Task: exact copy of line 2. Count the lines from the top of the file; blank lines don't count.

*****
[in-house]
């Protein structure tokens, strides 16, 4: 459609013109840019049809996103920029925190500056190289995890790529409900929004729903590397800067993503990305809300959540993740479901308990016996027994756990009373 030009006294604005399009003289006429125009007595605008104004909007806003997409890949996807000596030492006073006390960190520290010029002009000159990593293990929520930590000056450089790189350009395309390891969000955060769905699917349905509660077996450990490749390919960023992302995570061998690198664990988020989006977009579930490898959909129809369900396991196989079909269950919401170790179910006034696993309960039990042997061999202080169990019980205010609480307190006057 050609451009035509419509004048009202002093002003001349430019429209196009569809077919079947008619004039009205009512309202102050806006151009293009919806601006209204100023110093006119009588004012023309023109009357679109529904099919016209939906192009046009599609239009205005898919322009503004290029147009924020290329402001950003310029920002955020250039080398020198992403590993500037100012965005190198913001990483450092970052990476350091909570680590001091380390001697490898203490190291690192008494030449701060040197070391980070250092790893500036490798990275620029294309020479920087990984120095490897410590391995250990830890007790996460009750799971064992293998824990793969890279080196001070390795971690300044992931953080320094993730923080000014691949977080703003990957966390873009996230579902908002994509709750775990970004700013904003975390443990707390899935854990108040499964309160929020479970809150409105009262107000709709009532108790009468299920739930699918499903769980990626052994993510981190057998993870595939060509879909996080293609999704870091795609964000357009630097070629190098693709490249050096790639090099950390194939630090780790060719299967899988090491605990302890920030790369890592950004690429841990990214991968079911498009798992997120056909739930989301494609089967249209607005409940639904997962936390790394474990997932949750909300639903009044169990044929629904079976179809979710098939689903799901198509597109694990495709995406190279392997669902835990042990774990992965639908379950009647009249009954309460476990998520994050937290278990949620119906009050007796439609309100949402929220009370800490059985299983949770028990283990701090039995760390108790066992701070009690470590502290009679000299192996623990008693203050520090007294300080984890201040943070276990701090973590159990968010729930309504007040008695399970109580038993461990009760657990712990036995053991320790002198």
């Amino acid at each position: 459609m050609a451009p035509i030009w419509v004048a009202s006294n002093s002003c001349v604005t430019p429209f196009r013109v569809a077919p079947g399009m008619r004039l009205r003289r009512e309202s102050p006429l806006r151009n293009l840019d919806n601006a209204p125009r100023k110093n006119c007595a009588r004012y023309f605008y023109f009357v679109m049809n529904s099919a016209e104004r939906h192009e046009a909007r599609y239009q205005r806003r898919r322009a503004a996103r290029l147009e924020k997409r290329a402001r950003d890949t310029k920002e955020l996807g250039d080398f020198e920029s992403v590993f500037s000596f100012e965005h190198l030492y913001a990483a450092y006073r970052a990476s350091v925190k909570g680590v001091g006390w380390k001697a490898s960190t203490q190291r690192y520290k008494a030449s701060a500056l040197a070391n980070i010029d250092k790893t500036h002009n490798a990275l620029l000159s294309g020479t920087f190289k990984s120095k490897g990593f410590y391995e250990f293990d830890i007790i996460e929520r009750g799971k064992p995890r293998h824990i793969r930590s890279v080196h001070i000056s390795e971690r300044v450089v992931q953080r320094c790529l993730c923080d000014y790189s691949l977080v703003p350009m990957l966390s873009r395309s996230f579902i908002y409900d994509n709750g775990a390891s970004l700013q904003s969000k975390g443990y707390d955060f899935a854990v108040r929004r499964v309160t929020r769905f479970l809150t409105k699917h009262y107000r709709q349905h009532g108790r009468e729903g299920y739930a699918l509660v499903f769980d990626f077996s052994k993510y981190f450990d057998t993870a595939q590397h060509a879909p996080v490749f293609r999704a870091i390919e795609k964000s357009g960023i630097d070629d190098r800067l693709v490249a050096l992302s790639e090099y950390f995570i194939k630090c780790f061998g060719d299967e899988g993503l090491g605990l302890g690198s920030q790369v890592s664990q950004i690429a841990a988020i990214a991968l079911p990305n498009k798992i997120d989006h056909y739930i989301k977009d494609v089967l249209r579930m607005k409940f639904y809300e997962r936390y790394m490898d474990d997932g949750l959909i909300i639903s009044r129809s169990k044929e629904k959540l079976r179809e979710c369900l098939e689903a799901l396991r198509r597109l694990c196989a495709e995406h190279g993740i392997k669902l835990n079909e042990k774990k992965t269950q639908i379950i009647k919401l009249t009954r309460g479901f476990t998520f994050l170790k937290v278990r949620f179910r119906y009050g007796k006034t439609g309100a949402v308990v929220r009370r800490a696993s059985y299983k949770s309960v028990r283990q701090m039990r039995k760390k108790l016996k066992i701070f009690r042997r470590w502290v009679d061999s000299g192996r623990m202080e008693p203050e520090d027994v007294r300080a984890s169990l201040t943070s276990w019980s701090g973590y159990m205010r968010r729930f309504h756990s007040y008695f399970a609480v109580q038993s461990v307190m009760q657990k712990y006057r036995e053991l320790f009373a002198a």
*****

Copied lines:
């Protein structure tokens, strides 16, 4: 459609013109840019049809996103920029925190500056190289995890790529409900929004729903590397800067993503990305809300959540993740479901308990016996027994756990009373 030009006294604005399009003289006429125009007595605008104004909007806003997409890949996807000596030492006073006390960190520290010029002009000159990593293990929520930590000056450089790189350009395309390891969000955060769905699917349905509660077996450990490749390919960023992302995570061998690198664990988020989006977009579930490898959909129809369900396991196989079909269950919401170790179910006034696993309960039990042997061999202080169990019980205010609480307190006057 050609451009035509419509004048009202002093002003001349430019429209196009569809077919079947008619004039009205009512309202102050806006151009293009919806601006209204100023110093006119009588004012023309023109009357679109529904099919016209939906192009046009599609239009205005898919322009503004290029147009924020290329402001950003310029920002955020250039080398020198992403590993500037100012965005190198913001990483450092970052990476350091909570680590001091380390001697490898203490190291690192008494030449701060040197070391980070250092790893500036490798990275620029294309020479920087990984120095490897410590391995250990830890007790996460009750799971064992293998824990793969890279080196001070390795971690300044992931953080320094993730923080000014691949977080703003990957966390873009996230579902908002994509709750775990970004700013904003975390443990707390899935854990108040499964309160929020479970809150409105009262107000709709009532108790009468299920739930699918499903769980990626052994993510981190057998993870595939060509879909996080293609999704870091795609964000357009630097070629190098693709490249050096790639090099950390194939630090780790060719299967899988090491605990302890920030790369890592950004690429841990990214991968079911498009798992997120056909739930989301494609089967249209607005409940639904997962936390790394474990997932949750909300639903009044169990044929629904079976179809979710098939689903799901198509597109694990495709995406190279392997669902835990042990774990992965639908379950009647009249009954309460476990998520994050937290278990949620119906009050007796439609309100949402929220009370800490059985299983949770028990283990701090039995760390108790066992701070009690470590502290009679000299192996623990008693203050520090007294300080984890201040943070276990701090973590159990968010729930309504007040008695399970109580038993461990009760657990712990036995053991320790002198």